We continued west along the lake the next day, looping back up into the hills from a town called Bokonbaevo to reach a jailoo (high mountain pasture) where we started a bike vs truck game of cat and mouse, switching halfway down for fairness though equally delighted to be doing either (apart from a slightly hair-raising moment where a couple of angry dogs decided to join the chase and very nearly caught the mouse).

Deep calm magical Issyk Kul

Arriving back at the shore of the lake we found a quiet shingle beach complete with a stack of firewood to make our camp for the night. We’d just got the chairs out and popped the tent when a grinning cyclist pulled up. ‘This is soooooooo nice!!!’ he said, before jumping into the lake. Valentin had cycled there from Europe and been on the road for 8 months, sometimes with companions and sometimes solo (but always, I suspect, smiling). He joined us for dinner and a beer and even a song around the fire (he’s carrying a guitalele the whole way…) and we chatted life on the road.

Bye Valentin!

Southeast Splendour

Driving east from Almaty the road traces a line along the northern edge of the Zailiysky Alatau, a spur of the beautiful Tian Shan mountains, which form the border with Kyrgyzstan. This range rises to well over 4000m, but is largely still covered in snow at this time of year so didn’t provide us with the mountain biking playground we were hoping for. Instead we headed to the Kolsai Lakes region and found a quiet riverside camp spot for the night. We were surprised the next morning to find a dozen tents and a whole bunch of mountain bikers camped in the next glade on our way out! They had not been there the night before, but had left Almaty in the early hours and arrived at 6am. They seemed to be a semi-organised tour group, and we felt sad that we couldn’t accept their kind invitation to join them for the day. They did however give us some useful tips, and so after a brief visit to the lowest Kolsai Lake we rode the 10km up a 4wd track to Kaiyndy Lake, formed in the early 20th century by an earthquake and containing a hundred or so drowned spruces, their subsurface branches perfectly preserved by the cold glacial water.

Kaiyndy Lake

Next stop, and campsite for the night, was the 300m deep Charyn Canyon. The main attraction, the Valley of the Castles, contains a series of striking sandstone rock stacks and formations, which glowed red in the evening sun. Whilst debating where to camp for the night we came across a custom-built (actually home built) Iveco truck conversion sitting subtly in the corner of the car park. Volcker and Stephanie, and their 11 and 13 year old boys, are spending six months touring Central Asia from Munich, heading in the opposite direction to us. We got chatting, set up camp, drank some whisky, and exchanged stories and advice for the road ahead. Volcker is a BMW engineer, and we are not, so we’re not sure the exchange of useful information was entirely equal…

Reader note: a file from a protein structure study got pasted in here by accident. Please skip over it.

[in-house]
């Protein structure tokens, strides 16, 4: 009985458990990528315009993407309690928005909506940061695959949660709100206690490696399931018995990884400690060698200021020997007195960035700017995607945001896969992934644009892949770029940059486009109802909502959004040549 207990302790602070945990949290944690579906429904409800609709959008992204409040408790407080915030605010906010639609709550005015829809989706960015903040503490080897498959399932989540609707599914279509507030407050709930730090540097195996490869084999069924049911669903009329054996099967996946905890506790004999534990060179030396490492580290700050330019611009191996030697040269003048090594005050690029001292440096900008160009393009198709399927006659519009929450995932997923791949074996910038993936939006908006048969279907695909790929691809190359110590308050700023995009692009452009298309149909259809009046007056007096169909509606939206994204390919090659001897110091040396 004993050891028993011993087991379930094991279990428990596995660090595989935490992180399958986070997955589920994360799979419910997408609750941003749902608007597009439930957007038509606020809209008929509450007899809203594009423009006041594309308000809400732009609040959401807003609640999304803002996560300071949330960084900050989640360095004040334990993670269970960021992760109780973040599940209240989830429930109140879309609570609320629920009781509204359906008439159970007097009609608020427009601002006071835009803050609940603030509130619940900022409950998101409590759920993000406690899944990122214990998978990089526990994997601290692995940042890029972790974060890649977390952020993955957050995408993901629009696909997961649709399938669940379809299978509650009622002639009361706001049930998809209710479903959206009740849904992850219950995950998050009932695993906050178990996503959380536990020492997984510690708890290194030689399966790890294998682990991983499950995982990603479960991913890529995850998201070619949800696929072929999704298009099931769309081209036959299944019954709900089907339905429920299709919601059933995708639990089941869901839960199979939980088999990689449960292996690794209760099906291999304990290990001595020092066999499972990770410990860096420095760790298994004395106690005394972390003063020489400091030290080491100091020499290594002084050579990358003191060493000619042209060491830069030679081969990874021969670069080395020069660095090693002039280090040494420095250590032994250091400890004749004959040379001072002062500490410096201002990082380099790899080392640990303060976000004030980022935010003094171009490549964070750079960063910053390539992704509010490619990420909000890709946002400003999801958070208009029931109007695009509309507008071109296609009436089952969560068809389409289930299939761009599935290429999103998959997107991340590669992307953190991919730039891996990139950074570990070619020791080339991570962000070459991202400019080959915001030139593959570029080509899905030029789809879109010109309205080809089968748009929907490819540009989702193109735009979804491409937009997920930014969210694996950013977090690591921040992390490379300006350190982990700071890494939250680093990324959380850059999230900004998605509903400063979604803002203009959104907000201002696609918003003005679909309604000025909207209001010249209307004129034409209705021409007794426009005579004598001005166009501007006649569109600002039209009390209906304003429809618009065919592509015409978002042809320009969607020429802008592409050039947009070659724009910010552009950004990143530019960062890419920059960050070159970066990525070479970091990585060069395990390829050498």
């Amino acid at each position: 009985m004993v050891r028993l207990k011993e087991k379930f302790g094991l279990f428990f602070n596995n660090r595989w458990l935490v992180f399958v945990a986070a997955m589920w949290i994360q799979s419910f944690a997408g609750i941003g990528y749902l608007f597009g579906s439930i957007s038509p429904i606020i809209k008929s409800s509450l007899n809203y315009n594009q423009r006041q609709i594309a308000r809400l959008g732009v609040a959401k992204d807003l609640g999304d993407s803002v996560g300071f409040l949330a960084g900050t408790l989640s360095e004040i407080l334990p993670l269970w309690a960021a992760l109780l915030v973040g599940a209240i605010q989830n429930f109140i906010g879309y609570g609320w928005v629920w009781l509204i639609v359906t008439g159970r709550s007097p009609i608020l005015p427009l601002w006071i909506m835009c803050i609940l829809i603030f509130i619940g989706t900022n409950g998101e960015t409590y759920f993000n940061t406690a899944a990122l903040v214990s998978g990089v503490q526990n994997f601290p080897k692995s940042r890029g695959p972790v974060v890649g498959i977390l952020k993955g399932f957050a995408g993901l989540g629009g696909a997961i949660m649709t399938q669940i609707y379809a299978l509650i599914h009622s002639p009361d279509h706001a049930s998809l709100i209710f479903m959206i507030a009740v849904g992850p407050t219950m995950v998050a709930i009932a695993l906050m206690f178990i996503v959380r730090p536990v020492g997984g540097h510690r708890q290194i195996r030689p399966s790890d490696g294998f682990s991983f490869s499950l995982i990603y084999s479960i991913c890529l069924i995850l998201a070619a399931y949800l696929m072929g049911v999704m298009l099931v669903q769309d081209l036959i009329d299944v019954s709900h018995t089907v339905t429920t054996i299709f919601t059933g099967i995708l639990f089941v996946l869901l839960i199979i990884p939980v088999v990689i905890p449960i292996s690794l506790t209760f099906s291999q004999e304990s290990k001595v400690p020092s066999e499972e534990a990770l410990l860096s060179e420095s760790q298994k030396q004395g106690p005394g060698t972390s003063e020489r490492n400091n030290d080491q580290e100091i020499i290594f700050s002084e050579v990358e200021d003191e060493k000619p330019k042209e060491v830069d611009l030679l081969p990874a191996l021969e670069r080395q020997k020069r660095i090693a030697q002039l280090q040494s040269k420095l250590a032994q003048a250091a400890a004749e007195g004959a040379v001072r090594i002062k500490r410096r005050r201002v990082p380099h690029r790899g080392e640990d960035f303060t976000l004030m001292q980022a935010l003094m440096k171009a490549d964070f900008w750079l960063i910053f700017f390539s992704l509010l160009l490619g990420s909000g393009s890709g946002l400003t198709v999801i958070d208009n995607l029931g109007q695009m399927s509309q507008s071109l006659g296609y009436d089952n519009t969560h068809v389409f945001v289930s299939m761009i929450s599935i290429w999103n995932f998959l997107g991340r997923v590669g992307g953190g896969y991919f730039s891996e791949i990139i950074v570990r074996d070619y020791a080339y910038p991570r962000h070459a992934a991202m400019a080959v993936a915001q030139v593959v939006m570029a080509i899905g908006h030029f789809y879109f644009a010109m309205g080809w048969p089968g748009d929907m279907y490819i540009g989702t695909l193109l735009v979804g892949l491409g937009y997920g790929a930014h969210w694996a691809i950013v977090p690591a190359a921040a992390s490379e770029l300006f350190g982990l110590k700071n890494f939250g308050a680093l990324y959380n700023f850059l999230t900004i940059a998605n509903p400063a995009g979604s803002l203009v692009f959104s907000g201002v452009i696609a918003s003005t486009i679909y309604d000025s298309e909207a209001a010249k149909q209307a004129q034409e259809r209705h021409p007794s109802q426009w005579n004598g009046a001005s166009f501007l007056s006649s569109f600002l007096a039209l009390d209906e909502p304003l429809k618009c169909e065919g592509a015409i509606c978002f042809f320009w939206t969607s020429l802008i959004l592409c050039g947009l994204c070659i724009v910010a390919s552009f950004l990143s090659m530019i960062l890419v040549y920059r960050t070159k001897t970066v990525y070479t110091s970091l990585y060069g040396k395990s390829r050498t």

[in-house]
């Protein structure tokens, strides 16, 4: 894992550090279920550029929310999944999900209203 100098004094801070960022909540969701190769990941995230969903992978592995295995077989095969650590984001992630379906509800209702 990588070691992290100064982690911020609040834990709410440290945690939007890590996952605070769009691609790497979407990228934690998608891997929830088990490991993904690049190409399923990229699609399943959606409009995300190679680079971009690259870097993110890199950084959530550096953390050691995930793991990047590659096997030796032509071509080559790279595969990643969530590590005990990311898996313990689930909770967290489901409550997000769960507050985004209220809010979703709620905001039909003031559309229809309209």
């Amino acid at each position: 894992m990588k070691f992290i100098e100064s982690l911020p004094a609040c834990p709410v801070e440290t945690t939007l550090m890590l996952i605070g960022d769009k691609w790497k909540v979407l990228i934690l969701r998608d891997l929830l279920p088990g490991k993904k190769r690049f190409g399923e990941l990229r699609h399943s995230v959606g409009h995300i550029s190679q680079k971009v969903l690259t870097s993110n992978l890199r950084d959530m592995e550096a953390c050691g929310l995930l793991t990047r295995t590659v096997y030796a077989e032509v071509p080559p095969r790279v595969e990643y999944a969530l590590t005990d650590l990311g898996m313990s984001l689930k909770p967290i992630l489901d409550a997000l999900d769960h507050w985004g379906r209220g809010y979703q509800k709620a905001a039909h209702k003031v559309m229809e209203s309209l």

This corner of Kazakhstan is a little crazy. The landscape changes from steppe to canyon country, and from desert to mountains in the blink of an eye. It is the most lush and fertile part of the country that we have seen, and the drive to the border passed quickly. For once, so did the border crossing. The officials were friendly and jovial, with jokes about ammunition, narcotics, and not letting my wife leave the country (!). Vehicle checks were minimal, and we were on our way into Kyrgyzstan in 25 minutes, shortly after which it started raining.

With the rain continuing to fall, and the road surface akin to the craters of Kazakhstan, the game of pothole roulette was re-commenced. Giles consistently has the worst hand. Around 100km, some spine jarring thumps, and a little-too-close-for-comfort brush with the off-camber slippy road edge later, we navigated our way through a village of cows (not actually, but it was market day and we’re not sure who was in charge) and headed to a campsite on the edge of 170km long Issyk-Köl (“hot lake”), so called because it never freezes despite lying at 1600m (it is both very deep, and slightly salty). Some of our campsites on this trip have been taken from the iOverlander app (yes, there is even an app for overlanding!), and this was called “best view ever” owing to the Kazakh mountains now to the north, and the central Tian Shan to the south. The rain and clouds had other ideas, but it was still an atmospheric spot, punctuated by plenty of bird life, shepherds on horseback, and the occasional thump of a sub-woofer straining the windows and rear springs of a typically beaten up Lada.

Local fisherman in Issyk-Köl